Posted in food contamination, food death, food handler, Food Hygiene, Food Illness, Food Inspections, Food Micro Blog, Food Microbiology, Food Microbiology Research, Food Microbiology Testing, Food Pathogen, Food Poisoning, Food Poisoning Death, food recall, Food Safety, Food Safety Alert, Food Technology, Food Testing, Food Toxin, Research, Shigatoxin, STEC, STEC E.coli, Uncategorized, VTEC
Pediatrics in Review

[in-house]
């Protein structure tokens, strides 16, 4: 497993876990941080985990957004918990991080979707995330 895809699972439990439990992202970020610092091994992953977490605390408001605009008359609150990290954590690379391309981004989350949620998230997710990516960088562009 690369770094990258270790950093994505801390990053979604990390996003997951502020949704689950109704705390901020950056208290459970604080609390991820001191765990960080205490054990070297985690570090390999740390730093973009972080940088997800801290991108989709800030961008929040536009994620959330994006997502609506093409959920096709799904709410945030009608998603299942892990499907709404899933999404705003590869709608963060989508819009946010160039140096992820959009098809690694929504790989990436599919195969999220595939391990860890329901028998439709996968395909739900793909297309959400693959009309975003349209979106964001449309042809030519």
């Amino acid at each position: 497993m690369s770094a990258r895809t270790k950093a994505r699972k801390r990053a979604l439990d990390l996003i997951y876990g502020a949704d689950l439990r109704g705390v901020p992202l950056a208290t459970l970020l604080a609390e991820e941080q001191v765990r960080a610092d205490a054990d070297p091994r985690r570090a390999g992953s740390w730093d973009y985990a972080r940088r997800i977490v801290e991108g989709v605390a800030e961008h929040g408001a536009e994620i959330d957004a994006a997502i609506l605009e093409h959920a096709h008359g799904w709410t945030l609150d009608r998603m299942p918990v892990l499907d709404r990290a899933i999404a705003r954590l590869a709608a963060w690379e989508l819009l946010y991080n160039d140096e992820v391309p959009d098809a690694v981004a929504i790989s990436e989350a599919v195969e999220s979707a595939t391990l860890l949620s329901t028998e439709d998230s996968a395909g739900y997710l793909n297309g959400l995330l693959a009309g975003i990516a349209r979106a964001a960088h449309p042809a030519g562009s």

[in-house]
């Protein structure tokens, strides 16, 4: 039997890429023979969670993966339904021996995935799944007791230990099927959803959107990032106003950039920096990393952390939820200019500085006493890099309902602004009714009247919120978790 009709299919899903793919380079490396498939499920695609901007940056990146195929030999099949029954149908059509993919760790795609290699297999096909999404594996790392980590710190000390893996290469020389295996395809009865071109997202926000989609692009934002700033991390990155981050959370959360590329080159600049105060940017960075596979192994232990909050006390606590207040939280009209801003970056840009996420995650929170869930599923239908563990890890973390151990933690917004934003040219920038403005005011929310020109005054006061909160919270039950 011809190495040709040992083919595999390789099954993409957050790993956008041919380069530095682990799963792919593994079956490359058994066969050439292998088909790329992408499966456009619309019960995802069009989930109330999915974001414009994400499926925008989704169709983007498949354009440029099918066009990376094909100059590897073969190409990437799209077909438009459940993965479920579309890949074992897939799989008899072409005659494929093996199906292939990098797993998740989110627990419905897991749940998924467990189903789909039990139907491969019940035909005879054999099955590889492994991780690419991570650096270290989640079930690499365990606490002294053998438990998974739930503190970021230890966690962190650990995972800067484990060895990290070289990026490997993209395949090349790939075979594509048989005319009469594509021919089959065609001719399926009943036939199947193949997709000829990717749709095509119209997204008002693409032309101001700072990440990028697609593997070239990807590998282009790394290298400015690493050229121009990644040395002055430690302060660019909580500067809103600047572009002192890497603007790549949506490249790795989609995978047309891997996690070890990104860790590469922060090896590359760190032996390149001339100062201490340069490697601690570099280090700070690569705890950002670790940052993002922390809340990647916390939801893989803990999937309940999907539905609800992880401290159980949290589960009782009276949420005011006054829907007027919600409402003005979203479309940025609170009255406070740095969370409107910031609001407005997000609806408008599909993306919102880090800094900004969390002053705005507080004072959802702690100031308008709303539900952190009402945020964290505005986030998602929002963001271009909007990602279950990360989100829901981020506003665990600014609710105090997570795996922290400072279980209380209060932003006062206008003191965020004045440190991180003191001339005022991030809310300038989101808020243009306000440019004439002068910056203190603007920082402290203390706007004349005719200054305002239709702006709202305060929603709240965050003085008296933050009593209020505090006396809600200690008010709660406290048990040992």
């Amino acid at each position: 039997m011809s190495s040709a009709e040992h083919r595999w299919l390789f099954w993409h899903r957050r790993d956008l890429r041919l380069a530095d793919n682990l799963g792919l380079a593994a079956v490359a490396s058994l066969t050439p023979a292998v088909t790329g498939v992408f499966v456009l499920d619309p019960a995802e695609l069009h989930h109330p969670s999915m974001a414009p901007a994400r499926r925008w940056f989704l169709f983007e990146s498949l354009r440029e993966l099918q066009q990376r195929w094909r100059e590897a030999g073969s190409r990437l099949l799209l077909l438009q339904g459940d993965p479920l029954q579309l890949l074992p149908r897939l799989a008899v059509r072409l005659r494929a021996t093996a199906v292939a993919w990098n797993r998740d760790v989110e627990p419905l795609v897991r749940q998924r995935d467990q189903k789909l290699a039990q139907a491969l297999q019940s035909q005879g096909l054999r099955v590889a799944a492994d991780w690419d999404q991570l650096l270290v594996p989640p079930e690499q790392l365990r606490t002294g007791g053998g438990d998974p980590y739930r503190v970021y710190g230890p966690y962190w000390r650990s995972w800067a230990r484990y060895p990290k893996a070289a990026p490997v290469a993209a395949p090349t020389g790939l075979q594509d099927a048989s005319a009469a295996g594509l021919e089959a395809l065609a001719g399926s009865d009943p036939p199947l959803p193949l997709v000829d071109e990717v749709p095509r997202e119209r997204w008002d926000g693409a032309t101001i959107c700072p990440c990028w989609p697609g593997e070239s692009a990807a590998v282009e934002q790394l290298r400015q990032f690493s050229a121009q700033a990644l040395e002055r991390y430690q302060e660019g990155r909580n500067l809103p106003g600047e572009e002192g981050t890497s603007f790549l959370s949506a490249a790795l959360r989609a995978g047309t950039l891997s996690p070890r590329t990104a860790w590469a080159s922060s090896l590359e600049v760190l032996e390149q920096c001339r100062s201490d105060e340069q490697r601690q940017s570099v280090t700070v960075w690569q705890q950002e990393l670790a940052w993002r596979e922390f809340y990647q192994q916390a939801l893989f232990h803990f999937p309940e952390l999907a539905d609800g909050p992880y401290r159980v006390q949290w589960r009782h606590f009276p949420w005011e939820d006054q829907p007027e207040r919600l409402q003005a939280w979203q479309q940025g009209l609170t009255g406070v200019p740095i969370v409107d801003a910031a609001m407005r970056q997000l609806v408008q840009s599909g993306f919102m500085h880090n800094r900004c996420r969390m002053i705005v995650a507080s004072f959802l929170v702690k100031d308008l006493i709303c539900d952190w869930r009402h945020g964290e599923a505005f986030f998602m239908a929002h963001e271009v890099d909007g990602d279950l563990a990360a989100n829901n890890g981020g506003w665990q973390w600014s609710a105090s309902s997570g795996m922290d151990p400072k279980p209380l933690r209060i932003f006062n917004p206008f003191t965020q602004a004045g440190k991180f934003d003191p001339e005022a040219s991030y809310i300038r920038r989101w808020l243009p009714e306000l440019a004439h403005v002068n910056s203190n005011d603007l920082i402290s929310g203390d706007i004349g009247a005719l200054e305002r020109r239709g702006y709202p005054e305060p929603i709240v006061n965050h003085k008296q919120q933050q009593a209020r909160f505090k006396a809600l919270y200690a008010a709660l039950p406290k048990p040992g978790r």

Thrombotic microangiopathy (TMA) was described by Moschcowitz in 1924, and the term hemolytic uremic syndrome (HUS) appeared by 1955 to describe a series of patients with small-vessel renal thrombi, thrombocytopenia, and hemolytic anemia. During the 1970s an association was noted between enteric Escherichia coli infections and HUS, and in 1983 the specific trigger of Shiga toxin–producing E coli (STEC) was recognized. This recognition led to classification of HUS as “diarrhea positive” or “diarrhea negative,” although this terminology is no longer popular. Other secondary forms of HUS are known, including HUS associated with invasive pneumococcal infection, human immunodeficiency virus, systemic lupus erythematosus, or uncommon reactions to medications such as cyclosporine. More recently, the term atypical HUS (aHUS) has been used to describe a rare form of HUS occurring in susceptible individuals, most often from defects in regulation of the alternative pathway of complement, whereas typical HUS largely refers to STEC-HUS or pneumococcal HUS.